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Author Topic: Light Rail in Brisbane  (Read 10012 times)

Offline SteelPan

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Re: Light Rail in Brisbane
« Reply #40 on: June 09, 2011, 11:31:04 PM »
Light rail WILL return to Brisbane.  Just not yet.  :tr :tr :tr

We have bigger fish to fry at present.  Namely turning  :lo :lo into  :lo :lo :lo :lo:bu :bu :bu :bu

Maybe a joint State Govt/BCC/Private Sector PPP.  ie, like Sydney.
If urban rail was a sports stadium - there'd be a station on every corner!  Keep it LOUD for Pro-Rail!  :pr

Offline Mr X

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Re: Light Rail in Brisbane
« Reply #41 on: July 18, 2011, 07:00:43 AM »
If we *started construction right away* with no studies first we'll end up with a poorly designed white elephant.

edit: whoops forgot this thread is a month old, sorry!  ;)
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Offline Jonno

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Re: Light Rail in Brisbane
« Reply #42 on: July 18, 2011, 08:14:10 AM »
But we hve studied lightrail to death, our busway is full and our city choking on congested traffic.  We need to significantly increase public transport capacity and this is not going to happen by just increasing bus numbers. We need action not studies

Offline SurfRail

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Re: Light Rail in Brisbane
« Reply #43 on: July 18, 2011, 12:43:20 PM »
But we hve studied lightrail to death, our busway is full and our city choking on congested traffic.  We need to significantly increase public transport capacity and this is not going to happen by just increasing bus numbers. We need action not studies

Unfortunately, that argument ignores the fact that all the studies have recommended LRT be deferred indefinitely in favour of CityGlider and similar routes and that the busway network be expanded.

Proves that reports can be made to say exactly what is required by the commissioning party I think.
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Online ozbob

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Re: Light Rail in Brisbane
« Reply #44 on: July 18, 2011, 12:50:55 PM »
Brisbane is shaping up as the only state capital without light rail or plans to move in that direction.  This may change, what if Can Do is a closet tram nut? Building a light rail network would be as nearly as much fun as building tunnels?  No??   :o

And the Greens have the grand light rail plan as well ...
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Offline HappyTrainGuy

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Re: Light Rail in Brisbane
« Reply #45 on: July 18, 2011, 12:56:28 PM »
How about using cars with caravans as light rail?  :-r
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Offline Mr X

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Re: Light Rail in Brisbane
« Reply #46 on: July 18, 2011, 03:28:36 PM »
How about using cars with caravans as light rail?  :-r

How about getting two rigid buses following each other at once as light rail?  :P
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Offline SurfRail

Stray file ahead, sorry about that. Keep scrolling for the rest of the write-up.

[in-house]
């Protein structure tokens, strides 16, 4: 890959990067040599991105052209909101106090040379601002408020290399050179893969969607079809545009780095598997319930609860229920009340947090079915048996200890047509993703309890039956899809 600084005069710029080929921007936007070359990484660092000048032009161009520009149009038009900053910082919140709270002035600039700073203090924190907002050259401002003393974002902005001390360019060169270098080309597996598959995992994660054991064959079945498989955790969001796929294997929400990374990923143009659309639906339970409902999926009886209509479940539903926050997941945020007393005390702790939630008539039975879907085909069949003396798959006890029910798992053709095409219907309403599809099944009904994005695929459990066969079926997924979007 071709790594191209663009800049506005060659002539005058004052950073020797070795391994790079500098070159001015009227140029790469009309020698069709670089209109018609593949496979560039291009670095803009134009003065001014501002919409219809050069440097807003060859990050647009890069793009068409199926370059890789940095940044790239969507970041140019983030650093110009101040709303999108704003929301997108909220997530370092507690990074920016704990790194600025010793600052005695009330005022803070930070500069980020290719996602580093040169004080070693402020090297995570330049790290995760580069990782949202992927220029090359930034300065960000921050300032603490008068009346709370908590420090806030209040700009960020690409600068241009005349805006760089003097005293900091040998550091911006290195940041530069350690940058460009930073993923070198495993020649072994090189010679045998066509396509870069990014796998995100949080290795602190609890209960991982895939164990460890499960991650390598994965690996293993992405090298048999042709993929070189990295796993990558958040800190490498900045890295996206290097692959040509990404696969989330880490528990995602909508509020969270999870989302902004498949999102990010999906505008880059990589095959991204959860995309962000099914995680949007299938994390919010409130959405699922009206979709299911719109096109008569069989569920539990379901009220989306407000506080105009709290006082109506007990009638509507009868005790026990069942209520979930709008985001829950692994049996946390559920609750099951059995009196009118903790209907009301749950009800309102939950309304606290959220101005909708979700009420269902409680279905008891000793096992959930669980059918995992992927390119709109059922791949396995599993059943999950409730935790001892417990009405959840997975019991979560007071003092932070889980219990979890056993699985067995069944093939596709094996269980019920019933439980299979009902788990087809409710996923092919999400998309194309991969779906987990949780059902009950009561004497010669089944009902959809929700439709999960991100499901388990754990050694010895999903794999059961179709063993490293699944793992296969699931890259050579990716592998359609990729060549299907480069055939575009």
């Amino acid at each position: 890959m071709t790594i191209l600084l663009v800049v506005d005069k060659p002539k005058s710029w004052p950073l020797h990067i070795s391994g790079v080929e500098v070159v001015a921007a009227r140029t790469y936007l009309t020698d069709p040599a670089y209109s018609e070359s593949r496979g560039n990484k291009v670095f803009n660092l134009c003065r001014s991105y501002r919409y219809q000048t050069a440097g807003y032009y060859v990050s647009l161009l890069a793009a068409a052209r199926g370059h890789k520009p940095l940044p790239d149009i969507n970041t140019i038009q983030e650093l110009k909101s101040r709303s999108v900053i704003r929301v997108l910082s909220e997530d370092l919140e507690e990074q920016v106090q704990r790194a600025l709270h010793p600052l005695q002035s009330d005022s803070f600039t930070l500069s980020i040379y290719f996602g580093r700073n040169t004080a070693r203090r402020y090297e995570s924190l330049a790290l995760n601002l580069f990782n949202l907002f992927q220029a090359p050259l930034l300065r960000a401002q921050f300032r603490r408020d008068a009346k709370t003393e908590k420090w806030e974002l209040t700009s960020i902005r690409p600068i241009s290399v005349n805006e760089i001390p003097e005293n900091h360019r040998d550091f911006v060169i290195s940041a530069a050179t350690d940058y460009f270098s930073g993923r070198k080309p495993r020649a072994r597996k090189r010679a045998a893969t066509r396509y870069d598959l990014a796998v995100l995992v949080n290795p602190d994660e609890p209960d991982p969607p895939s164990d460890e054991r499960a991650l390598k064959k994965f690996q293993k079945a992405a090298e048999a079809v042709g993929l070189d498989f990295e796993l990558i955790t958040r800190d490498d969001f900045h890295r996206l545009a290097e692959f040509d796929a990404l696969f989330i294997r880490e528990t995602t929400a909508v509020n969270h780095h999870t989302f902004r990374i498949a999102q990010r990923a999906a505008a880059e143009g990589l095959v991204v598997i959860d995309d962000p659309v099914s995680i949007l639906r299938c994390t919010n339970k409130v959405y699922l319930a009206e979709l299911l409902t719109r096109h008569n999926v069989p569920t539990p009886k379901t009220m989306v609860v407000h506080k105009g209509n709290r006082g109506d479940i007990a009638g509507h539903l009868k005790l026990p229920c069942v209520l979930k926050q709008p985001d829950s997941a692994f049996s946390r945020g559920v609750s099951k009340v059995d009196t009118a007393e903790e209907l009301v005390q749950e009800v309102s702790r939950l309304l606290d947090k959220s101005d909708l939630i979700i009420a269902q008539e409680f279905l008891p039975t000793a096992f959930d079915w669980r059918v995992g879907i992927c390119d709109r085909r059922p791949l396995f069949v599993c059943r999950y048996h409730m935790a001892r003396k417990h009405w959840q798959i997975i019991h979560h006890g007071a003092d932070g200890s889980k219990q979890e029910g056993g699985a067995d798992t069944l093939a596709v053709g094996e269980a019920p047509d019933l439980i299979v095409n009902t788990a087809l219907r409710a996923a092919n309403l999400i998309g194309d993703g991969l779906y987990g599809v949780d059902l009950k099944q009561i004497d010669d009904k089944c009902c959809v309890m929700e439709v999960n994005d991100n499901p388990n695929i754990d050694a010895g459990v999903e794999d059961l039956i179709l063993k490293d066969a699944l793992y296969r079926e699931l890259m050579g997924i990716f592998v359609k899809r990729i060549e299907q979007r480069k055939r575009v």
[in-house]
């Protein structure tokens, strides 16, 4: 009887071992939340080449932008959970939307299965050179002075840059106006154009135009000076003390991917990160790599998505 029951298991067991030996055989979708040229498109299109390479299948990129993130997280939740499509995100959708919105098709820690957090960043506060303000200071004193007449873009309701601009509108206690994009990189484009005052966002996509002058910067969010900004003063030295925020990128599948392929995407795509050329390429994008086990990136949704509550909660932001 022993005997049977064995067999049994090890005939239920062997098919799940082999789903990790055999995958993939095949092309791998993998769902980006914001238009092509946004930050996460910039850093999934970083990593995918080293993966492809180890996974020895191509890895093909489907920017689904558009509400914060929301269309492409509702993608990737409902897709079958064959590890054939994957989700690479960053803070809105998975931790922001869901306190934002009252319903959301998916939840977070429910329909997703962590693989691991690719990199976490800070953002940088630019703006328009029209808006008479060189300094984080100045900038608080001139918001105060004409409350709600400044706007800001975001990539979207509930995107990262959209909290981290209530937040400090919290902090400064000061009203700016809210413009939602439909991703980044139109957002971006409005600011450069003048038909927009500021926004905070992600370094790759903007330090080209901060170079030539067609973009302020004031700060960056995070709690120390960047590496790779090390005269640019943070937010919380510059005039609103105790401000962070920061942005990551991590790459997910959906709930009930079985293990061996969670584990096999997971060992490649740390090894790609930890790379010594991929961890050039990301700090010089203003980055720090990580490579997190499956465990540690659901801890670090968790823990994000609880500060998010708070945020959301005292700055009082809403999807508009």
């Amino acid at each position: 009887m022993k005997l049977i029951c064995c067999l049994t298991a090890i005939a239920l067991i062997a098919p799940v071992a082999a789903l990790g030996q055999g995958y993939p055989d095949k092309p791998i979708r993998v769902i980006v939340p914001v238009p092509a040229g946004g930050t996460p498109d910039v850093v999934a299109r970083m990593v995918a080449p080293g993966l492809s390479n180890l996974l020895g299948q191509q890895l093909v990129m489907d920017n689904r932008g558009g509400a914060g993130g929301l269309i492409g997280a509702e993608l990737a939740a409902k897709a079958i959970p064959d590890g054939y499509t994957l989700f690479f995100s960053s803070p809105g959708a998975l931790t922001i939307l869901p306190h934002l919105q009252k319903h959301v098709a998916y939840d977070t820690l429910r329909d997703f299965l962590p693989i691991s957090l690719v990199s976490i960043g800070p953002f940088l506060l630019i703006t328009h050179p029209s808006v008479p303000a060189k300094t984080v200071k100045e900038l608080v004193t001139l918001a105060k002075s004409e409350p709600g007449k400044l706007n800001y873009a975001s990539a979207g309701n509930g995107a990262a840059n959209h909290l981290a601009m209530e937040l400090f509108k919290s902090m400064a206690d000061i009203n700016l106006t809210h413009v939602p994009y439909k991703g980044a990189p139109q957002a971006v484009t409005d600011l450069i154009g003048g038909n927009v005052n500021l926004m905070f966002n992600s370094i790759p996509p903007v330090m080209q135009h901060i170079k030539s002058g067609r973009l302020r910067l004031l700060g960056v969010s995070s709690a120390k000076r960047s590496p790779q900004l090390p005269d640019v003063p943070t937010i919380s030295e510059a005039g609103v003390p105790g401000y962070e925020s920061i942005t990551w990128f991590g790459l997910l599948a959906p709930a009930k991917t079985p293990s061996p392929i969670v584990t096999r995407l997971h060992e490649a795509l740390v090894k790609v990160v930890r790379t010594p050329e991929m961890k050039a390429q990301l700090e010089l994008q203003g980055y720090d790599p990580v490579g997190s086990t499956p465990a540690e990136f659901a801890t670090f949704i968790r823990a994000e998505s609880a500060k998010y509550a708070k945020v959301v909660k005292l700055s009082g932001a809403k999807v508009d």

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Re: Light Rail in Brisbane
« Reply #47 on: July 18, 2011, 04:44:24 PM »
How about using cars with caravans as light rail?  :-r

How about getting two rigid buses following each other at once as light rail?  :P

What really got me about the GCRT planning was that all bus-based solutions were predicted to fall short of LRT's initial operating capacity even with the assumption that 2 articulated buses would be following each other in tandem on most trips by the 2020s.
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Offline #Metro

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Re: Light Rail in Brisbane
« Reply #48 on: July 18, 2011, 05:15:44 PM »
I don't think that is correct-- I think bus based solution would work up until 2020 or 2016 or something like that and then beyond that point
you would need grade separation (not practical in that corridor).

With regards to West End, LRT could run in Class B in the street (though it would probably be more like a tram system in the sense that you would need a line for Fairfield/UQ, the CityGlider and 199 unless you wanted to run buses on top of LRT tracks? (which is possible).

Alternatively you might want to have a full blown elevated or tunneled busway inserted behind the main set of shops similar to Stones Corner Busway or perhaps like Mater Hill busway. This could be underground.

There are a few possibilities with either bus or LRT. Anything that requires elevation or digging is going to be costly. The buses will have greater flexibility in that they can run off the main ROW and out to UQ or Toowong or wherever. It just depends I guess on how much you want to spend and what impacts you want to or don't want to have on that environment. A tram system/LRT can do 10 000 pphd easily and up to 15 000 in Class B ROW on surface streets (350 pax tram x 30 trams per hour - one every 2 minutes). A bus would make that section VERY  busy...
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Offline Gazza

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Re: Light Rail in Brisbane
« Reply #49 on: July 18, 2011, 07:11:12 PM »
Just a little observation, but if it this thing is going to run 100% on surface streets, it's a tram, not light rail. At least the GC system is going to be in its own reservation or off to the side for a lot of the way.

Offline Mr X

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Re: Light Rail in Brisbane
« Reply #50 on: September 09, 2011, 10:52:21 AM »